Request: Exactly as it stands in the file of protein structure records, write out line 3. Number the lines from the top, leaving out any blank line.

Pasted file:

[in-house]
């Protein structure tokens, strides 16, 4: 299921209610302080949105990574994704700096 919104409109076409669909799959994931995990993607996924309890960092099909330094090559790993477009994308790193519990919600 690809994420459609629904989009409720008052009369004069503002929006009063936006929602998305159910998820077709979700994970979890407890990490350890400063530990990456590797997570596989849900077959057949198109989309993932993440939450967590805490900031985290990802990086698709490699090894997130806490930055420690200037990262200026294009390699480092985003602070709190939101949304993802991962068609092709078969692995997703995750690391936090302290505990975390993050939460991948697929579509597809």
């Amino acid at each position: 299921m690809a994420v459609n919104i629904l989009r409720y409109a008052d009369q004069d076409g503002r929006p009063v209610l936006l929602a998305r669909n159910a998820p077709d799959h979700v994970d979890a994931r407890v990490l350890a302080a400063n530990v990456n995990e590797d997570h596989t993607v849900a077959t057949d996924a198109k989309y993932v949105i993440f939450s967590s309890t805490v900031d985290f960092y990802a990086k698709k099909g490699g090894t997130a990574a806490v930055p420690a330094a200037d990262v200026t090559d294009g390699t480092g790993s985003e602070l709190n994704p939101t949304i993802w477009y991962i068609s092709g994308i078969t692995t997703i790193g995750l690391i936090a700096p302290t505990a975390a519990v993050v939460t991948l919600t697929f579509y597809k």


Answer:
């Amino acid at each position: 299921m690809a994420v459609n919104i629904l989009r409720y409109a008052d009369q004069d076409g503002r929006p009063v209610l936006l929602a998305r669909n159910a998820p077709d799959h979700v994970d979890a994931r407890v990490l350890a302080a400063n530990v990456n995990e590797d997570h596989t993607v849900a077959t057949d996924a198109k989309y993932v949105i993440f939450s967590s309890t805490v900031d985290f960092y990802a990086k698709k099909g490699g090894t997130a990574a806490v930055p420690a330094a200037d990262v200026t090559d294009g390699t480092g790993s985003e602070l709190n994704p939101t949304i993802w477009y991962i068609s092709g994308i078969t692995t997703i790193g995750l690391i936090a700096p302290t505990a975390a519990v993050v939460t991948l919600t697929f579509y597809k």